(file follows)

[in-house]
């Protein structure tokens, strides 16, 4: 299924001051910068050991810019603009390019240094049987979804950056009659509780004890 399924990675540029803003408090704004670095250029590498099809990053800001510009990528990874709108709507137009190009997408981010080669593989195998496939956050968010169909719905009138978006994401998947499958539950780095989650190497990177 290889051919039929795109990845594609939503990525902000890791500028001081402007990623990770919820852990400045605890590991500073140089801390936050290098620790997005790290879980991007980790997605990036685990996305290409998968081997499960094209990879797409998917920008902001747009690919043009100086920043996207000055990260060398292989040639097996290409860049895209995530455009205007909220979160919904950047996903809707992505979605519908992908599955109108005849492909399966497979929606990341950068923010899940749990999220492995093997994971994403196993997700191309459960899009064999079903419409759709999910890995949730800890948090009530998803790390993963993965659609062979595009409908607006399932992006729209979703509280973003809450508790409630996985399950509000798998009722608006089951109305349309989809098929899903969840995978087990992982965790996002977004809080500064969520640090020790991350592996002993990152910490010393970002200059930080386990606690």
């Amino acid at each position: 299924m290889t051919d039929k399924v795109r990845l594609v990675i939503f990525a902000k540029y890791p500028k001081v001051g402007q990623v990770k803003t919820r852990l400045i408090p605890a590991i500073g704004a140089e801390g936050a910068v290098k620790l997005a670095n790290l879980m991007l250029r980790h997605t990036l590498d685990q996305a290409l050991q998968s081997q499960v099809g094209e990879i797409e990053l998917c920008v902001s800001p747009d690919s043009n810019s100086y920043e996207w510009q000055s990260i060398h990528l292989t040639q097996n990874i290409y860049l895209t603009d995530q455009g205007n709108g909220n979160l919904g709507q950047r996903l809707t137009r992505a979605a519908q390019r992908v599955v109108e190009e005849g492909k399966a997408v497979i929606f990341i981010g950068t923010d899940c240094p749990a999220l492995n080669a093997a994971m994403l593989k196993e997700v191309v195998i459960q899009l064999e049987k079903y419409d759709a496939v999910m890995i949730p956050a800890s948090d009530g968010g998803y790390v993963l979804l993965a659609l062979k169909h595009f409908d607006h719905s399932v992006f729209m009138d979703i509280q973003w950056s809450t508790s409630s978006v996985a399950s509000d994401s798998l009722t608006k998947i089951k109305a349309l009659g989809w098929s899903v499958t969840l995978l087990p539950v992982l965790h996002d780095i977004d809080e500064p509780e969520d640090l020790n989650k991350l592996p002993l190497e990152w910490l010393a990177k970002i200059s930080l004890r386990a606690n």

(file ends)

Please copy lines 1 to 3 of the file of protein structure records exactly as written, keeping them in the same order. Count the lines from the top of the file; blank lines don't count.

[in-house]
């Protein structure tokens, strides 16, 4: 299924001051910068050991810019603009390019240094049987979804950056009659509780004890 399924990675540029803003408090704004670095250029590498099809990053800001510009990528990874709108709507137009190009997408981010080669593989195998496939956050968010169909719905009138978006994401998947499958539950780095989650190497990177 290889051919039929795109990845594609939503990525902000890791500028001081402007990623990770919820852990400045605890590991500073140089801390936050290098620790997005790290879980991007980790997605990036685990996305290409998968081997499960094209990879797409998917920008902001747009690919043009100086920043996207000055990260060398292989040639097996290409860049895209995530455009205007909220979160919904950047996903809707992505979605519908992908599955109108005849492909399966497979929606990341950068923010899940749990999220492995093997994971994403196993997700191309459960899009064999079903419409759709999910890995949730800890948090009530998803790390993963993965659609062979595009409908607006399932992006729209979703509280973003809450508790409630996985399950509000798998009722608006089951109305349309989809098929899903969840995978087990992982965790996002977004809080500064969520640090020790991350592996002993990152910490010393970002200059930080386990606690």
């Amino acid at each position: 299924m290889t051919d039929k399924v795109r990845l594609v990675i939503f990525a902000k540029y890791p500028k001081v001051g402007q990623v990770k803003t919820r852990l400045i408090p605890a590991i500073g704004a140089e801390g936050a910068v290098k620790l997005a670095n790290l879980m991007l250029r980790h997605t990036l590498d685990q996305a290409l050991q998968s081997q499960v099809g094209e990879i797409e990053l998917c920008v902001s800001p747009d690919s043009n810019s100086y920043e996207w510009q000055s990260i060398h990528l292989t040639q097996n990874i290409y860049l895209t603009d995530q455009g205007n709108g909220n979160l919904g709507q950047r996903l809707t137009r992505a979605a519908q390019r992908v599955v109108e190009e005849g492909k399966a997408v497979i929606f990341i981010g950068t923010d899940c240094p749990a999220l492995n080669a093997a994971m994403l593989k196993e997700v191309v195998i459960q899009l064999e049987k079903y419409d759709a496939v999910m890995i949730p956050a800890s948090d009530g968010g998803y790390v993963l979804l993965a659609l062979k169909h595009f409908d607006h719905s399932v992006f729209m009138d979703i509280q973003w950056s809450t508790s409630s978006v996985a399950s509000d994401s798998l009722t608006k998947i089951k109305a349309l009659g989809w098929s899903v499958t969840l995978l087990p539950v992982l965790h996002d780095i977004d809080e500064p509780e969520d640090l020790n989650k991350l592996p002993l190497e990152w910490l010393a990177k970002i200059s930080l004890r386990a606690n």